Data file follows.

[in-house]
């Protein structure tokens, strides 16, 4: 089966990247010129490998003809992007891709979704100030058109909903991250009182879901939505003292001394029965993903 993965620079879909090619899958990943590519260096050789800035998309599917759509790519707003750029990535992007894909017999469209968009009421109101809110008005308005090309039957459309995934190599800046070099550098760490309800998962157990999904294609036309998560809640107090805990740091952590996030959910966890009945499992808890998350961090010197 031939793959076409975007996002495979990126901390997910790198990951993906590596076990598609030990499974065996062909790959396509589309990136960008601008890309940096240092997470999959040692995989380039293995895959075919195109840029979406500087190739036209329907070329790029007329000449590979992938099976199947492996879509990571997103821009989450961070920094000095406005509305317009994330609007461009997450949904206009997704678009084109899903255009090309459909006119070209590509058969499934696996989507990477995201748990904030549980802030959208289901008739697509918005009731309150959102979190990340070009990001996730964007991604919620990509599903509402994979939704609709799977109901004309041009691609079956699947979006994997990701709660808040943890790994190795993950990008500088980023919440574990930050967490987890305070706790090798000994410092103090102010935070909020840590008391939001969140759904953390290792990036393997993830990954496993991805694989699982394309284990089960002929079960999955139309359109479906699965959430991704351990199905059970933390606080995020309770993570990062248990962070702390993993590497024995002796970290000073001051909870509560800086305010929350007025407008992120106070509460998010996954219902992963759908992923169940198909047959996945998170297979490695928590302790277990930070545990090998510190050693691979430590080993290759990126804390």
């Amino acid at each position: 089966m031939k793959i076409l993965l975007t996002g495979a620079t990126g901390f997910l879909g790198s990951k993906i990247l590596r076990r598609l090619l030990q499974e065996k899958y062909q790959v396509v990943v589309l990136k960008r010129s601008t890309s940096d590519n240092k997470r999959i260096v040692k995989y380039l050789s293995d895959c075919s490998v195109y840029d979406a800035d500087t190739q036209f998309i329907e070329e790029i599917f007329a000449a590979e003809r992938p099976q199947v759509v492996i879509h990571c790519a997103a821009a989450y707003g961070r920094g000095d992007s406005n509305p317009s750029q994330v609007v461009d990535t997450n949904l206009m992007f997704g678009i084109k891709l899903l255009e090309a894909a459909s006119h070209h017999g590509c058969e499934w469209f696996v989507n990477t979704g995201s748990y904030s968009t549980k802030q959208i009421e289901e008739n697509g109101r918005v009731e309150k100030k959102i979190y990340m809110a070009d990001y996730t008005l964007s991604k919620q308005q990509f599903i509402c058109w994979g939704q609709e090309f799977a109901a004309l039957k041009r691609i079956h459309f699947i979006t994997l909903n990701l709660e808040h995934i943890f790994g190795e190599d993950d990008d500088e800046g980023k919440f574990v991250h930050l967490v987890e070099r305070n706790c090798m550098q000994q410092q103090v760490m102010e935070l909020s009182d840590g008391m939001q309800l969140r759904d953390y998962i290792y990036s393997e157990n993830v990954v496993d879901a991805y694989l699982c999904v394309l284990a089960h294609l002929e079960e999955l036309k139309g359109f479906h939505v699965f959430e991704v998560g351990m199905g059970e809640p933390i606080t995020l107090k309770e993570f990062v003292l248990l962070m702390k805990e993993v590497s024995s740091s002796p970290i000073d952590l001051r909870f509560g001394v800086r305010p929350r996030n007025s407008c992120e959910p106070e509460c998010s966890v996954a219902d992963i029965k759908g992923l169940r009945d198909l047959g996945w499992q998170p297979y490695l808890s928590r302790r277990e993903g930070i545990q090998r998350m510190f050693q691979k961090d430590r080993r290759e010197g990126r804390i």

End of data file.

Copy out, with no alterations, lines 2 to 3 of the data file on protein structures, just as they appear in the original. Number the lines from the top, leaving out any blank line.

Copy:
């Protein structure tokens, strides 16, 4: 089966990247010129490998003809992007891709979704100030058109909903991250009182879901939505003292001394029965993903 993965620079879909090619899958990943590519260096050789800035998309599917759509790519707003750029990535992007894909017999469209968009009421109101809110008005308005090309039957459309995934190599800046070099550098760490309800998962157990999904294609036309998560809640107090805990740091952590996030959910966890009945499992808890998350961090010197 031939793959076409975007996002495979990126901390997910790198990951993906590596076990598609030990499974065996062909790959396509589309990136960008601008890309940096240092997470999959040692995989380039293995895959075919195109840029979406500087190739036209329907070329790029007329000449590979992938099976199947492996879509990571997103821009989450961070920094000095406005509305317009994330609007461009997450949904206009997704678009084109899903255009090309459909006119070209590509058969499934696996989507990477995201748990904030549980802030959208289901008739697509918005009731309150959102979190990340070009990001996730964007991604919620990509599903509402994979939704609709799977109901004309041009691609079956699947979006994997990701709660808040943890790994190795993950990008500088980023919440574990930050967490987890305070706790090798000994410092103090102010935070909020840590008391939001969140759904953390290792990036393997993830990954496993991805694989699982394309284990089960002929079960999955139309359109479906699965959430991704351990199905059970933390606080995020309770993570990062248990962070702390993993590497024995002796970290000073001051909870509560800086305010929350007025407008992120106070509460998010996954219902992963759908992923169940198909047959996945998170297979490695928590302790277990930070545990090998510190050693691979430590080993290759990126804390």
């Amino acid at each position: 089966m031939k793959i076409l993965l975007t996002g495979a620079t990126g901390f997910l879909g790198s990951k993906i990247l590596r076990r598609l090619l030990q499974e065996k899958y062909q790959v396509v990943v589309l990136k960008r010129s601008t890309s940096d590519n240092k997470r999959i260096v040692k995989y380039l050789s293995d895959c075919s490998v195109y840029d979406a800035d500087t190739q036209f998309i329907e070329e790029i599917f007329a000449a590979e003809r992938p099976q199947v759509v492996i879509h990571c790519a997103a821009a989450y707003g961070r920094g000095d992007s406005n509305p317009s750029q994330v609007v461009d990535t997450n949904l206009m992007f997704g678009i084109k891709l899903l255009e090309a894909a459909s006119h070209h017999g590509c058969e499934w469209f696996v989507n990477t979704g995201s748990y904030s968009t549980k802030q959208i009421e289901e008739n697509g109101r918005v009731e309150k100030k959102i979190y990340m809110a070009d990001y996730t008005l964007s991604k919620q308005q990509f599903i509402c058109w994979g939704q609709e090309f799977a109901a004309l039957k041009r691609i079956h459309f699947i979006t994997l909903n990701l709660e808040h995934i943890f790994g190795e190599d993950d990008d500088e800046g980023k919440f574990v991250h930050l967490v987890e070099r305070n706790c090798m550098q000994q410092q103090v760490m102010e935070l909020s009182d840590g008391m939001q309800l969140r759904d953390y998962i290792y990036s393997e157990n993830v990954v496993d879901a991805y694989l699982c999904v394309l284990a089960h294609l002929e079960e999955l036309k139309g359109f479906h939505v699965f959430e991704v998560g351990m199905g059970e809640p933390i606080t995020l107090k309770e993570f990062v003292l248990l962070m702390k805990e993993v590497s024995s740091s002796p970290i000073d952590l001051r909870f509560g001394v800086r305010p929350r996030n007025s407008c992120e959910p106070e509460c998010s966890v996954a219902d992963i029965k759908g992923l169940r009945d198909l047959g996945w499992q998170p297979y490695l808890s928590r302790r277990e993903g930070i545990q090998r998350m510190f050693q691979k961090d430590r080993r290759e010197g990126r804390i």